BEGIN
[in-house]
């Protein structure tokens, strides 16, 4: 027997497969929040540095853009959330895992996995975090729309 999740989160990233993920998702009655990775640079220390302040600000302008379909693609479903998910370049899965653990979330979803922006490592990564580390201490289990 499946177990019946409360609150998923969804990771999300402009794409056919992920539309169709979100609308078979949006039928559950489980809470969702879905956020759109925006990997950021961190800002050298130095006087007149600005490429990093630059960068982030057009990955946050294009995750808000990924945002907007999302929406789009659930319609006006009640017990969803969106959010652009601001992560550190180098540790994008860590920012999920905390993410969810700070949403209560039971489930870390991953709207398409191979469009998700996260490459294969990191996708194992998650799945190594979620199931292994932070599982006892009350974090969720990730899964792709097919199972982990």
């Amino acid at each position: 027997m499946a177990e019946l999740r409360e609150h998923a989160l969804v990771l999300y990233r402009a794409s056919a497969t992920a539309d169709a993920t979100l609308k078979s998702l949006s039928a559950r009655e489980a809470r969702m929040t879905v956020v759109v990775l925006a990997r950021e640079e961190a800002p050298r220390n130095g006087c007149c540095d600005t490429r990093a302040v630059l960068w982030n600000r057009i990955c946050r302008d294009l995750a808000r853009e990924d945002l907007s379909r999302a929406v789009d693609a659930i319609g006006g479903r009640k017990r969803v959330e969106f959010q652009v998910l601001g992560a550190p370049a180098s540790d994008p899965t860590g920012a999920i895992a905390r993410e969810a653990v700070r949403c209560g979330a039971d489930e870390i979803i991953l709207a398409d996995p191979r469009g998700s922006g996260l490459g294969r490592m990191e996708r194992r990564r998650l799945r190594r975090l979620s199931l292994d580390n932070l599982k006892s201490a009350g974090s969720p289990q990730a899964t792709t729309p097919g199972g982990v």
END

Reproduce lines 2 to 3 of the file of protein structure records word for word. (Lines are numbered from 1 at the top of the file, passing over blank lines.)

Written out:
């Protein structure tokens, strides 16, 4: 027997497969929040540095853009959330895992996995975090729309 999740989160990233993920998702009655990775640079220390302040600000302008379909693609479903998910370049899965653990979330979803922006490592990564580390201490289990 499946177990019946409360609150998923969804990771999300402009794409056919992920539309169709979100609308078979949006039928559950489980809470969702879905956020759109925006990997950021961190800002050298130095006087007149600005490429990093630059960068982030057009990955946050294009995750808000990924945002907007999302929406789009659930319609006006009640017990969803969106959010652009601001992560550190180098540790994008860590920012999920905390993410969810700070949403209560039971489930870390991953709207398409191979469009998700996260490459294969990191996708194992998650799945190594979620199931292994932070599982006892009350974090969720990730899964792709097919199972982990």
């Amino acid at each position: 027997m499946a177990e019946l999740r409360e609150h998923a989160l969804v990771l999300y990233r402009a794409s056919a497969t992920a539309d169709a993920t979100l609308k078979s998702l949006s039928a559950r009655e489980a809470r969702m929040t879905v956020v759109v990775l925006a990997r950021e640079e961190a800002p050298r220390n130095g006087c007149c540095d600005t490429r990093a302040v630059l960068w982030n600000r057009i990955c946050r302008d294009l995750a808000r853009e990924d945002l907007s379909r999302a929406v789009d693609a659930i319609g006006g479903r009640k017990r969803v959330e969106f959010q652009v998910l601001g992560a550190p370049a180098s540790d994008p899965t860590g920012a999920i895992a905390r993410e969810a653990v700070r949403c209560g979330a039971d489930e870390i979803i991953l709207a398409d996995p191979r469009g998700s922006g996260l490459g294969r490592m990191e996708r194992r990564r998650l799945r190594r975090l979620s199931l292994d580390n932070l599982k006892s201490a009350g974090s969720p289990q990730a899964t792709t729309p097919g199972g982990v």